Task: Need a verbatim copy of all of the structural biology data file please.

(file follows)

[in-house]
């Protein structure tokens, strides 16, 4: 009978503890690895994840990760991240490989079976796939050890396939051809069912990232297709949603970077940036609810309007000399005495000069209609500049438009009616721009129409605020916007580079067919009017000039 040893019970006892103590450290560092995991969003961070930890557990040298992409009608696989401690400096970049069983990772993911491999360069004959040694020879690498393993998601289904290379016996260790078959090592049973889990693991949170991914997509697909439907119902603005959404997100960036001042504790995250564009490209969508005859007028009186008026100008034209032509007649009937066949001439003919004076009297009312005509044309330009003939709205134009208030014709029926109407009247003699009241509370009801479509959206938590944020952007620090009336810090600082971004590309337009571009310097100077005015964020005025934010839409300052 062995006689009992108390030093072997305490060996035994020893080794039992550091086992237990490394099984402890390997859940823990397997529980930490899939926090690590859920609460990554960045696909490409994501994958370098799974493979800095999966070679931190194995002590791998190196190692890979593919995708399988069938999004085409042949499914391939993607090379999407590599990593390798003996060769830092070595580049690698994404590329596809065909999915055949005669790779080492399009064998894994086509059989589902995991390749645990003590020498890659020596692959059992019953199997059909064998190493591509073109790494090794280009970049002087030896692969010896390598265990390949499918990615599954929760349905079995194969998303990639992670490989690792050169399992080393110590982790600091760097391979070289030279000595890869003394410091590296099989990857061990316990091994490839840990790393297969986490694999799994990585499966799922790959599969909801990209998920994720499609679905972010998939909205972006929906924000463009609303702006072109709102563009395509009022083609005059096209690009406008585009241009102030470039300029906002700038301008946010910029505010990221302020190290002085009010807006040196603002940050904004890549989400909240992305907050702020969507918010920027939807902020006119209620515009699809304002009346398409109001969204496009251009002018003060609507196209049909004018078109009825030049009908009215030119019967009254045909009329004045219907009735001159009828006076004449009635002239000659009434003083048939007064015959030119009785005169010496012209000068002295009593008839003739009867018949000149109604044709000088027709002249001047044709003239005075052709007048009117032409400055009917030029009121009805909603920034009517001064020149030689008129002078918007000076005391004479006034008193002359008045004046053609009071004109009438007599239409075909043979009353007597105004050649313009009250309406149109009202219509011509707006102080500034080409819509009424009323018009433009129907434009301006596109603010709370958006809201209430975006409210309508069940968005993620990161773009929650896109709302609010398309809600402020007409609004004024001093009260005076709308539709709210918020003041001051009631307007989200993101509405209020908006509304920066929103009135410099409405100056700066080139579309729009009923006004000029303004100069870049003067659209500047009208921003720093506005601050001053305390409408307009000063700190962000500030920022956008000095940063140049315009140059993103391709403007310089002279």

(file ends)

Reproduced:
[in-house]
């Protein structure tokens, strides 16, 4: 009978503890690895994840990760991240490989079976796939050890396939051809069912990232297709949603970077940036609810309007000399005495000069209609500049438009009616721009129409605020916007580079067919009017000039 040893019970006892103590450290560092995991969003961070930890557990040298992409009608696989401690400096970049069983990772993911491999360069004959040694020879690498393993998601289904290379016996260790078959090592049973889990693991949170991914997509697909439907119902603005959404997100960036001042504790995250564009490209969508005859007028009186008026100008034209032509007649009937066949001439003919004076009297009312005509044309330009003939709205134009208030014709029926109407009247003699009241509370009801479509959206938590944020952007620090009336810090600082971004590309337009571009310097100077005015964020005025934010839409300052 062995006689009992108390030093072997305490060996035994020893080794039992550091086992237990490394099984402890390997859940823990397997529980930490899939926090690590859920609460990554960045696909490409994501994958370098799974493979800095999966070679931190194995002590791998190196190692890979593919995708399988069938999004085409042949499914391939993607090379999407590599990593390798003996060769830092070595580049690698994404590329596809065909999915055949005669790779080492399009064998894994086509059989589902995991390749645990003590020498890659020596692959059992019953199997059909064998190493591509073109790494090794280009970049002087030896692969010896390598265990390949499918990615599954929760349905079995194969998303990639992670490989690792050169399992080393110590982790600091760097391979070289030279000595890869003394410091590296099989990857061990316990091994490839840990790393297969986490694999799994990585499966799922790959599969909801990209998920994720499609679905972010998939909205972006929906924000463009609303702006072109709102563009395509009022083609005059096209690009406008585009241009102030470039300029906002700038301008946010910029505010990221302020190290002085009010807006040196603002940050904004890549989400909240992305907050702020969507918010920027939807902020006119209620515009699809304002009346398409109001969204496009251009002018003060609507196209049909004018078109009825030049009908009215030119019967009254045909009329004045219907009735001159009828006076004449009635002239000659009434003083048939007064015959030119009785005169010496012209000068002295009593008839003739009867018949000149109604044709000088027709002249001047044709003239005075052709007048009117032409400055009917030029009121009805909603920034009517001064020149030689008129002078918007000076005391004479006034008193002359008045004046053609009071004109009438007599239409075909043979009353007597105004050649313009009250309406149109009202219509011509707006102080500034080409819509009424009323018009433009129907434009301006596109603010709370958006809201209430975006409210309508069940968005993620990161773009929650896109709302609010398309809600402020007409609004004024001093009260005076709308539709709210918020003041001051009631307007989200993101509405209020908006509304920066929103009135410099409405100056700066080139579309729009009923006004000029303004100069870049003067659209500047009208921003720093506005601050001053305390409408307009000063700190962000500030920022956008000095940063140049315009140059993103391709403007310089002279």